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December 23, 1944

Ourselves Unborn: An Embryologist's Essay on Man

JAMA. 1944;126(17):1121. doi:10.1001/jama.1944.02850520063030

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The Terry Lectures were established at Yale so that the truths of science and philosophy might be integrated into "a broadened and purified religion." The committee for the last lectures selected embryology as the science and Dr. George Corner as the interpreter and integrator. The excellence of this little book is conclusive evidence of wisdom in both selections: embryology is significant for religion, and Dr. Corner is a capable, scholarly and sympathetic interpreter.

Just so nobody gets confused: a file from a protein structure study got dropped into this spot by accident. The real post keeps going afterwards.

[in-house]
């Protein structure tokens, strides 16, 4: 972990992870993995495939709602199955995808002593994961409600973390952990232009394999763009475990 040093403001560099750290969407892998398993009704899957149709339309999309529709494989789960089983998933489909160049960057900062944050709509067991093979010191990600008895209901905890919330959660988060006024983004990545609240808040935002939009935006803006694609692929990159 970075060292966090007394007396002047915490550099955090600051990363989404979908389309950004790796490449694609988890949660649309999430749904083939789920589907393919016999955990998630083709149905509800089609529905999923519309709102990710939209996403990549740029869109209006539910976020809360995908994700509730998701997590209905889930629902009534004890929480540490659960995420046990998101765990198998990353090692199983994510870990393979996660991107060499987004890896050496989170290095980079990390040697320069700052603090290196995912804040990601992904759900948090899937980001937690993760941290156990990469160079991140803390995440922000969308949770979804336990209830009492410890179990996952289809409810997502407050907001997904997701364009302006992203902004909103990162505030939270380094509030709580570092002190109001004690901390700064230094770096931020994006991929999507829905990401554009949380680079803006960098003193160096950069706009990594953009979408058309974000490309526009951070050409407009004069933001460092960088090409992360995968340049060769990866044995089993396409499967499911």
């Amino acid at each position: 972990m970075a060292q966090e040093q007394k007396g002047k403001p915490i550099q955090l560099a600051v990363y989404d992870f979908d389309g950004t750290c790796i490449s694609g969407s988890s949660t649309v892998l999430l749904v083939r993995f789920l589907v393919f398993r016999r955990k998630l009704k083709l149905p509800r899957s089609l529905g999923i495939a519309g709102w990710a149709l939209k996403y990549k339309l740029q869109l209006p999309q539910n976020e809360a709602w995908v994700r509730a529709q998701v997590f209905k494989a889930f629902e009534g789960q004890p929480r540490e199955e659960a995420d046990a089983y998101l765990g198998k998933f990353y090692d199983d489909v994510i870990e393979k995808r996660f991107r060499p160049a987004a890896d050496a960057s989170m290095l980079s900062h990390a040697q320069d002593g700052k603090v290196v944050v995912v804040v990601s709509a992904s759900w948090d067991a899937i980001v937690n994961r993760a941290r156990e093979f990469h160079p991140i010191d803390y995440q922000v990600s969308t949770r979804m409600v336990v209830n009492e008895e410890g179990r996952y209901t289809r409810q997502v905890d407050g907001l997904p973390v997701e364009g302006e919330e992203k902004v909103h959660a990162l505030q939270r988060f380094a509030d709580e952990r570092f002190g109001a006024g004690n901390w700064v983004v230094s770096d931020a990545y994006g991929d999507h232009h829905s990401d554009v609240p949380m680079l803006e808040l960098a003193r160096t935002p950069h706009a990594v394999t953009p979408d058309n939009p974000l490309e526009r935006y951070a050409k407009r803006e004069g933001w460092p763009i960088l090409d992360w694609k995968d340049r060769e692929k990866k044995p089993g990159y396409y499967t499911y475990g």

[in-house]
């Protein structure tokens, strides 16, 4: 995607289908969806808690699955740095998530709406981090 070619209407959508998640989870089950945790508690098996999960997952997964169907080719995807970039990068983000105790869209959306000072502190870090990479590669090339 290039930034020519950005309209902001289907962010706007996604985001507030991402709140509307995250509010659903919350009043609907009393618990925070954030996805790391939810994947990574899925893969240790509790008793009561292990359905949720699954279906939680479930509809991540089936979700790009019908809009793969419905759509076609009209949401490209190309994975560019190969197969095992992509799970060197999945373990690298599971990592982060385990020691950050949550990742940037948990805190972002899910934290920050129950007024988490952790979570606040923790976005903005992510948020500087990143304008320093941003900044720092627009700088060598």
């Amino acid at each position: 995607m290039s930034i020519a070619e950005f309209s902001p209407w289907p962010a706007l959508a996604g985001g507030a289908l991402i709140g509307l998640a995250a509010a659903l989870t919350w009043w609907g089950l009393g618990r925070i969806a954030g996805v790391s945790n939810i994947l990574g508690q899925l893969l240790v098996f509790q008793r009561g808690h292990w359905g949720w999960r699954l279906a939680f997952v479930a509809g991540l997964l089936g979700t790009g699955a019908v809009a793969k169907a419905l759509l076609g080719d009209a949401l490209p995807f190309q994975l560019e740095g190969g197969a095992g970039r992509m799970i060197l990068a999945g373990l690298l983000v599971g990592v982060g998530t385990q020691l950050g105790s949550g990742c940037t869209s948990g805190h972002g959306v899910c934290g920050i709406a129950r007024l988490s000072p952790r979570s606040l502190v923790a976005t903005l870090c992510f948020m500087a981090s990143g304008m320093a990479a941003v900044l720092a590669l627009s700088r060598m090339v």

The book is brief, being concluded in three chapters. In the first, Dr. Corner with consummate skill describes briefly in intelligible and nontechnical terms what to anatomists is the most wonderful phenomenon in our universe—the phenomenon in which one microscopic particle of protoplasm becomes by self-impelled progression a living man—perhaps another Shakespeare or a Newton. This is the miracle of "Ourselves Unborn." We are at that stage both germs and archives—germs, because that small but busy bit

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